History’s Top Brain Computation Insights: Day 10

Hebbian reverbatory cell assembly 10) The Hebbian learning rule: 'Neurons that fire together wire together' [plus corollaries] (Hebb – 1949)

D. O. Hebb's most famous idea, that neurons with correlated activity increase their synaptic connection strength, was based on the more general concept of association of correlated ideas by philosopher David Hume (1739) and others. Hebb expanded on this by postulating the 'cell assembly', in which networks of neurons representing features associate to form distributed chains of percepts, actions, and/or concepts.

Hebb, who was a student of Lashley (see previous post), followed in the tradition of distributed processing (discounting localizationist views).

The above figure illustrates Hebb's most original hypothesis (which is yet to be proven): The reverbatory cell assembly formed via correlated activity. Hebb theorized that increasing connection strength due to correlated activity would cause chains of association to form, some of which could maintain subsequent activation for some period of time as a form of short term memory (due to autoassociation).

Implication: The mind, largely governed by reward-seeking behavior, is implemented in an electro-chemical organ with distributed and modular function consisting of excitatory and inhibitory neurons communicating via convergent and divergent synaptic connections strengthened by correlated activity.

[This post is part of a series chronicling history's top brain computation insights (see the first of the series for a detailed description)]


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  1. It is imporant to note that Hebb’s hypothesis is inaccurate because it doesn’t specify the kind of correlation required for strengthening It turns out that the correlation required for strengthening is not that of firing at the same time, but instead, at two slightly different times. The directionality of the connection between the cells and the order of firing matters: If cell A fires before cell B, then the connection from cell A to cell B is likely to be strengthened. If the reverse firing sequence occurs, that connection is likely to be weakened.

    This fact is known as spike-timing-dependent plasticity — STDP. It was shown as early as 1983 in the paper Temporal Contiguity Requirements for Long-Term Associative Potentiation/Depression in the Hippocampus, by Levy & Steward (1983). Many neuroscientists have replicated the finding since then.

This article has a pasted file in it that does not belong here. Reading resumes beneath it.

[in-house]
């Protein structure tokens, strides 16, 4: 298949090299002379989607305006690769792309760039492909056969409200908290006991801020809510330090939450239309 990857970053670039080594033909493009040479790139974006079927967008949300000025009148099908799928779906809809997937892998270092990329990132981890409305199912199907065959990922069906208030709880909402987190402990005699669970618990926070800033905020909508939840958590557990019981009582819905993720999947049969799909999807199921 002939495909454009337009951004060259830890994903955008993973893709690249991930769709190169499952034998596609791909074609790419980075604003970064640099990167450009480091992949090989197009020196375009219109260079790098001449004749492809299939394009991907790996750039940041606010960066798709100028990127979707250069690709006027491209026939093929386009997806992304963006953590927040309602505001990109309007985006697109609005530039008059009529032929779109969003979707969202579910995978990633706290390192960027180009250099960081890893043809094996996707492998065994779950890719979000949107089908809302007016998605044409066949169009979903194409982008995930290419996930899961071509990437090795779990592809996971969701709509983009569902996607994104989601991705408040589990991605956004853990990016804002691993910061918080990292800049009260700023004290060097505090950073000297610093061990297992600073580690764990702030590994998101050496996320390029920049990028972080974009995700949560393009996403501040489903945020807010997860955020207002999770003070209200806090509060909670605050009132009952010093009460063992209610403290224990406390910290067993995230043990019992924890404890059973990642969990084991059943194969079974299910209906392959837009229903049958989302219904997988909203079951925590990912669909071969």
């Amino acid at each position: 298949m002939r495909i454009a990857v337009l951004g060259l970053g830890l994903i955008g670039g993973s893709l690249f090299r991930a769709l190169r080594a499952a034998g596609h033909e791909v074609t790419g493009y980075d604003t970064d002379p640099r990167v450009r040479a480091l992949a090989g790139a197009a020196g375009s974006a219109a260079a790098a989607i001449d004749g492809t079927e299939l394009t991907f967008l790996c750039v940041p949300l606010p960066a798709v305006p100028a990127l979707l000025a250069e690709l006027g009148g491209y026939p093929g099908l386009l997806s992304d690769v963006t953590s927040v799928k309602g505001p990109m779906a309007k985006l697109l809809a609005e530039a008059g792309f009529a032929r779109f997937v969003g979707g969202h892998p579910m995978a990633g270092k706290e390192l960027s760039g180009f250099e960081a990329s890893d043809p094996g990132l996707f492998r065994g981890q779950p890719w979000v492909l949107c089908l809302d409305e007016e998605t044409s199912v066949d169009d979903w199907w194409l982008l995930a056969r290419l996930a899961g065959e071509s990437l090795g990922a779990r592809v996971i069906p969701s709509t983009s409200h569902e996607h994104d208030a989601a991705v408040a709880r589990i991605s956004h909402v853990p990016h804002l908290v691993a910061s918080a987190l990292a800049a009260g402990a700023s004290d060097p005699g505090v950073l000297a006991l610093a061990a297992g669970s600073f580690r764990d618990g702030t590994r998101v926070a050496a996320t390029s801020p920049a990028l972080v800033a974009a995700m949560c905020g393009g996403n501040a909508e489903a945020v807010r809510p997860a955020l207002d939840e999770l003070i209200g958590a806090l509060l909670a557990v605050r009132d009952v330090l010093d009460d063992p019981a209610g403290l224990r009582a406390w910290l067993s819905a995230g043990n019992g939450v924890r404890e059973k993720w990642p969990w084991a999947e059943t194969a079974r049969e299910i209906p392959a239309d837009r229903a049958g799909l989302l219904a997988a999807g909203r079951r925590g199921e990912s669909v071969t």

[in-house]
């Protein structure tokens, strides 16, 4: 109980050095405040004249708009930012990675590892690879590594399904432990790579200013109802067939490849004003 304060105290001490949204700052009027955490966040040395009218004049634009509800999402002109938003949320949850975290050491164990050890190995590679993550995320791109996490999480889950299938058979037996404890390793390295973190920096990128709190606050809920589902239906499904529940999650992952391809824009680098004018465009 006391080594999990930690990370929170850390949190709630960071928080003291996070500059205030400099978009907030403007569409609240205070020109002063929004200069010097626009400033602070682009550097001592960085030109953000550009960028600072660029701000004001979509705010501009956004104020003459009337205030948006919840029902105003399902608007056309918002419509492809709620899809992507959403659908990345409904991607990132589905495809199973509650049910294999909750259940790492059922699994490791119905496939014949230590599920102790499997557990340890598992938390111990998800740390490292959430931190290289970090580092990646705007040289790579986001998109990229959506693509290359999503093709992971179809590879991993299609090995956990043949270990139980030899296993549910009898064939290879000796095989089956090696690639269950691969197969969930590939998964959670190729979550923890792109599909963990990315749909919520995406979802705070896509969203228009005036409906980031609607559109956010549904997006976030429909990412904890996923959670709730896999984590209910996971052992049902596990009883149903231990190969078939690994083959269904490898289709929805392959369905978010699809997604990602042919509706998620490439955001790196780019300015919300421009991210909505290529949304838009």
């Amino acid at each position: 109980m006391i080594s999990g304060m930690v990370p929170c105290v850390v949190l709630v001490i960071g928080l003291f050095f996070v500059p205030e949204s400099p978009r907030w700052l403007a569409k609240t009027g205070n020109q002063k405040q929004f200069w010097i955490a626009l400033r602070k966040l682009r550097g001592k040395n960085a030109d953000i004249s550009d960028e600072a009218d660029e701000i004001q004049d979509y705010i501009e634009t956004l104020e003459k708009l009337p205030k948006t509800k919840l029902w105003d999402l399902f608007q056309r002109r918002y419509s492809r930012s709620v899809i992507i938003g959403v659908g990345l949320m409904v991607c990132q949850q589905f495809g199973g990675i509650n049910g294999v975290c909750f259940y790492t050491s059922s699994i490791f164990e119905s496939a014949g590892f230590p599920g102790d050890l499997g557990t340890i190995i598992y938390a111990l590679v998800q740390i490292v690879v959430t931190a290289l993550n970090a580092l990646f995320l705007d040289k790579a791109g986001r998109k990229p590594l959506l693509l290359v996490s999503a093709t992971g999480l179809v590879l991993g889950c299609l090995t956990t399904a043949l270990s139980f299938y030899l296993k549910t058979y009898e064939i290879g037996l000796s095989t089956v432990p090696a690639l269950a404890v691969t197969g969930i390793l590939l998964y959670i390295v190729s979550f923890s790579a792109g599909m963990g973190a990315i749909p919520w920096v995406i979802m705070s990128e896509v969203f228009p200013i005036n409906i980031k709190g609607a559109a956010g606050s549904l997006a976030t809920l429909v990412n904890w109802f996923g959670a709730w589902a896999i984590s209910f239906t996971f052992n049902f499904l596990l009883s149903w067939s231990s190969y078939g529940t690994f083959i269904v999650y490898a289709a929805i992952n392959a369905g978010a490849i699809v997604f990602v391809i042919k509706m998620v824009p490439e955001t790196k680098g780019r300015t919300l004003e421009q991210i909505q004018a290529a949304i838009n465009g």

It’s unfortunate that the “fire together, wire together” phrase is so catchy because it really does relay an incorrect idea.

  2. Actually, Hebb's original proposal (for his master's thesis) said that neuron A had to take part in causing neuron B to fire. He later backed down from this requirement, likely because he couldn't think of a mechanism for going beyond correlation. With the discovery of STDP that mechanism is now clear. By the way, an entry on STDP is coming up soon…

  3. Excellent, looking forward to it.

    And you’re right — I do remember hearing of Hebb’s original statement about “neuron A repeatedly taking part in causing neuron B to fire”. I suppose the unfortunate thing is really the popularization of the phrase “fire together, wire together” since it misconstrues Hebb’s original idea.

  4. I don’t understand how spike-timing-dependent plasticity would work, and I wonder if someone could explain it to me. I imagine it would have to involve a synapse between neuron A and neuron B increasing in strength when A and B fire simultaneously (or A slightly before B).

    But if the synapse is on B’s cell body or one of it’s dendrites, how can it ever “know” if neuron B has fired, given that action potentials are generated at the axon hillock and propagate only down the axon? How does the fact that B has fired or not, crucial to influencing plasticity, reach the synapse?

  5. Nikhil,

    Great question.

    In reality, it appears that there are several different mechanisms which make up STDP/LTP. But here's one that answers your question:

    When the postsynaptic cell fires, the electrical properties of the cell can result in a backpropogating action potential (bAP) back along its dendrites. (Note that this bAP will *not* cross the synapse into other presynaptic cells).  So not only do action potentials travel forward along the axon, some depolarization also goes back along the dendrites.

    The idea then is that the bAP causes depolarization at a particular synapse, repelling the magnesium block from the NMDA-type glutamate receptors. LTP can then occur when the presynaptic cell releases glutamate into the synapse.

    Search for "distal dendrites" "depolarize" and "backpropagating action potential" with your LTP/STDP queries to find out more.


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